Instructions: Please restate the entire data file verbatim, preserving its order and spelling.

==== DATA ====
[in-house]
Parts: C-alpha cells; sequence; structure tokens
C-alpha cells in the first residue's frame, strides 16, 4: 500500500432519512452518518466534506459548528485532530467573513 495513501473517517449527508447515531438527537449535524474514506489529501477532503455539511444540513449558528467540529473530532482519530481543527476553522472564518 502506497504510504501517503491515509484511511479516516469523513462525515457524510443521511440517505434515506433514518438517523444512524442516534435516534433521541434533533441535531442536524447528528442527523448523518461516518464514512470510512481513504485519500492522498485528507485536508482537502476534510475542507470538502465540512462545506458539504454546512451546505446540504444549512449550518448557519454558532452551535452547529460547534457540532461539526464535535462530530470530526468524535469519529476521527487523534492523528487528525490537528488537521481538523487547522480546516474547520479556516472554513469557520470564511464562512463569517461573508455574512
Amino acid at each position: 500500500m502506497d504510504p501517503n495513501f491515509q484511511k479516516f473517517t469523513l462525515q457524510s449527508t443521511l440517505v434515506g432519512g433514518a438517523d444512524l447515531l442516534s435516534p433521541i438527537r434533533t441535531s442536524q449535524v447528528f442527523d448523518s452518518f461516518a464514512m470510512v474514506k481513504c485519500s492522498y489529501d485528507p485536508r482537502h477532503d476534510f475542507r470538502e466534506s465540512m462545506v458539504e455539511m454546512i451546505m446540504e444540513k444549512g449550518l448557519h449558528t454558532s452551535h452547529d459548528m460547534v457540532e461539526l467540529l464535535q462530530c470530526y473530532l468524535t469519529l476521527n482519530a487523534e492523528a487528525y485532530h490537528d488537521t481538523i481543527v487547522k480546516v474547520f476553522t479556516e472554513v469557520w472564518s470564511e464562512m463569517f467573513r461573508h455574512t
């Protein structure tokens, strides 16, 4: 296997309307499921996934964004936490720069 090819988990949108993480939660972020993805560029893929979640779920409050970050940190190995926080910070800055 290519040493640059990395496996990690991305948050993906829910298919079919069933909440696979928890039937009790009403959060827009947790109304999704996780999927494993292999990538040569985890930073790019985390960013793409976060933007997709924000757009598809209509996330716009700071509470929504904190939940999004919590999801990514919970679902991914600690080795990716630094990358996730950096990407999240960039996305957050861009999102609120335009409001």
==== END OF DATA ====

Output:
[in-house]
Parts: C-alpha cells; sequence; structure tokens
C-alpha cells in the first residue's frame, strides 16, 4: 500500500432519512452518518466534506459548528485532530467573513 495513501473517517449527508447515531438527537449535524474514506489529501477532503455539511444540513449558528467540529473530532482519530481543527476553522472564518 502506497504510504501517503491515509484511511479516516469523513462525515457524510443521511440517505434515506433514518438517523444512524442516534435516534433521541434533533441535531442536524447528528442527523448523518461516518464514512470510512481513504485519500492522498485528507485536508482537502476534510475542507470538502465540512462545506458539504454546512451546505446540504444549512449550518448557519454558532452551535452547529460547534457540532461539526464535535462530530470530526468524535469519529476521527487523534492523528487528525490537528488537521481538523487547522480546516474547520479556516472554513469557520470564511464562512463569517461573508455574512
Amino acid at each position: 500500500m502506497d504510504p501517503n495513501f491515509q484511511k479516516f473517517t469523513l462525515q457524510s449527508t443521511l440517505v434515506g432519512g433514518a438517523d444512524l447515531l442516534s435516534p433521541i438527537r434533533t441535531s442536524q449535524v447528528f442527523d448523518s452518518f461516518a464514512m470510512v474514506k481513504c485519500s492522498y489529501d485528507p485536508r482537502h477532503d476534510f475542507r470538502e466534506s465540512m462545506v458539504e455539511m454546512i451546505m446540504e444540513k444549512g449550518l448557519h449558528t454558532s452551535h452547529d459548528m460547534v457540532e461539526l467540529l464535535q462530530c470530526y473530532l468524535t469519529l476521527n482519530a487523534e492523528a487528525y485532530h490537528d488537521t481538523i481543527v487547522k480546516v474547520f476553522t479556516e472554513v469557520w472564518s470564511e464562512m463569517f467573513r461573508h455574512t
């Protein structure tokens, strides 16, 4: 296997309307499921996934964004936490720069 090819988990949108993480939660972020993805560029893929979640779920409050970050940190190995926080910070800055 290519040493640059990395496996990690991305948050993906829910298919079919069933909440696979928890039937009790009403959060827009947790109304999704996780999927494993292999990538040569985890930073790019985390960013793409976060933007997709924000757009598809209509996330716009700071509470929504904190939940999004919590999801990514919970679902991914600690080795990716630094990358996730950096990407999240960039996305957050861009999102609120335009409001």